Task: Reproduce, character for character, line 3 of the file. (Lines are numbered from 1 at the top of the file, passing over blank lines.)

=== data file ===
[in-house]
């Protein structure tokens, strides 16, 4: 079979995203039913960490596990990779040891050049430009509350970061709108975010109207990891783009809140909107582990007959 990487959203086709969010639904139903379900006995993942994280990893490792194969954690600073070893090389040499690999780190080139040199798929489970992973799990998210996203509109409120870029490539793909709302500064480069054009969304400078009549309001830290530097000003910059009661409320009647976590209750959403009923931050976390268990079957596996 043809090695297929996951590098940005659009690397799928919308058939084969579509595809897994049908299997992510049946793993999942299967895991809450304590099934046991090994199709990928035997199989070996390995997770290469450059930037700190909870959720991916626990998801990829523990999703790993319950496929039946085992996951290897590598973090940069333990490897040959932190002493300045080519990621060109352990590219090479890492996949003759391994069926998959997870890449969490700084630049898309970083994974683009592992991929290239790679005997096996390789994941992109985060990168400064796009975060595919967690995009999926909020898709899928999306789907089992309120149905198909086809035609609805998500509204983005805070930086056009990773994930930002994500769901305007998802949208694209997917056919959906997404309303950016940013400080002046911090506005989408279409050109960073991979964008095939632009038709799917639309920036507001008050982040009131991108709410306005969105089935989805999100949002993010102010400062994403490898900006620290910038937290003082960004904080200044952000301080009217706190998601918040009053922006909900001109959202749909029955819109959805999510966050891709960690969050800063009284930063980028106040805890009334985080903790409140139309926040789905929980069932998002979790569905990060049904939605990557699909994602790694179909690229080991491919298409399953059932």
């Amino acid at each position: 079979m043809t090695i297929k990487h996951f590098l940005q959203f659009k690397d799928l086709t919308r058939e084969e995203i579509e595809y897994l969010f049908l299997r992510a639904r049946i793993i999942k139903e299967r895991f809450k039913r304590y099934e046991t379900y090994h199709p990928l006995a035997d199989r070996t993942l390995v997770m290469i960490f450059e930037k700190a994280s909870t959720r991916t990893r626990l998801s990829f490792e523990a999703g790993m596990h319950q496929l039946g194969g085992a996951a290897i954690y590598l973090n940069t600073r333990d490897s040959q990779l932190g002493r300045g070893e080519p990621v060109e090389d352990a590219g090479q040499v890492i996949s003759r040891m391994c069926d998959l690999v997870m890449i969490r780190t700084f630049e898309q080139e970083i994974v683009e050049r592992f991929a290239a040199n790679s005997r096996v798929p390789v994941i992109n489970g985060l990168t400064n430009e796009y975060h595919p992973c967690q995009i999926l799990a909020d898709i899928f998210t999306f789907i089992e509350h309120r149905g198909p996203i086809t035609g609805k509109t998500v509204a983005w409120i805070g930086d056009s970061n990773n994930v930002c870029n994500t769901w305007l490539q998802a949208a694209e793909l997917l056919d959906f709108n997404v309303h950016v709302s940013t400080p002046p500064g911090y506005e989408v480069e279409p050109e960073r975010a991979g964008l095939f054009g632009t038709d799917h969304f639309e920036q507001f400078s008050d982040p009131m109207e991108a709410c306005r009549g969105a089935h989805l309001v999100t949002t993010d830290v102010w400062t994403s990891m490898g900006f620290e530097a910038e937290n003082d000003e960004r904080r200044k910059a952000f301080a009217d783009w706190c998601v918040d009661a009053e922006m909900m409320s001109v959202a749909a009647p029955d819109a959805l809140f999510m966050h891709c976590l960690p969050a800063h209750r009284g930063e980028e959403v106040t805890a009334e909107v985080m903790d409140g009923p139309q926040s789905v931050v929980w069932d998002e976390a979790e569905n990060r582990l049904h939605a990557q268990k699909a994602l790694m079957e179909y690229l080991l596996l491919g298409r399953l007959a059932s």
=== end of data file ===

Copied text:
């Amino acid at each position: 079979m043809t090695i297929k990487h996951f590098l940005q959203f659009k690397d799928l086709t919308r058939e084969e995203i579509e595809y897994l969010f049908l299997r992510a639904r049946i793993i999942k139903e299967r895991f809450k039913r304590y099934e046991t379900y090994h199709p990928l006995a035997d199989r070996t993942l390995v997770m290469i960490f450059e930037k700190a994280s909870t959720r991916t990893r626990l998801s990829f490792e523990a999703g790993m596990h319950q496929l039946g194969g085992a996951a290897i954690y590598l973090n940069t600073r333990d490897s040959q990779l932190g002493r300045g070893e080519p990621v060109e090389d352990a590219g090479q040499v890492i996949s003759r040891m391994c069926d998959l690999v997870m890449i969490r780190t700084f630049e898309q080139e970083i994974v683009e050049r592992f991929a290239a040199n790679s005997r096996v798929p390789v994941i992109n489970g985060l990168t400064n430009e796009y975060h595919p992973c967690q995009i999926l799990a909020d898709i899928f998210t999306f789907i089992e509350h309120r149905g198909p996203i086809t035609g609805k509109t998500v509204a983005w409120i805070g930086d056009s970061n990773n994930v930002c870029n994500t769901w305007l490539q998802a949208a694209e793909l997917l056919d959906f709108n997404v309303h950016v709302s940013t400080p002046p500064g911090y506005e989408v480069e279409p050109e960073r975010a991979g964008l095939f054009g632009t038709d799917h969304f639309e920036q507001f400078s008050d982040p009131m109207e991108a709410c306005r009549g969105a089935h989805l309001v999100t949002t993010d830290v102010w400062t994403s990891m490898g900006f620290e530097a910038e937290n003082d000003e960004r904080r200044k910059a952000f301080a009217d783009w706190c998601v918040d009661a009053e922006m909900m409320s001109v959202a749909a009647p029955d819109a959805l809140f999510m966050h891709c976590l960690p969050a800063h209750r009284g930063e980028e959403v106040t805890a009334e909107v985080m903790d409140g009923p139309q926040s789905v931050v929980w069932d998002e976390a979790e569905n990060r582990l049904h939605a990557q268990k699909a994602l790694m079957e179909y690229l080991l596996l491919g298409r399953l007959a059932s």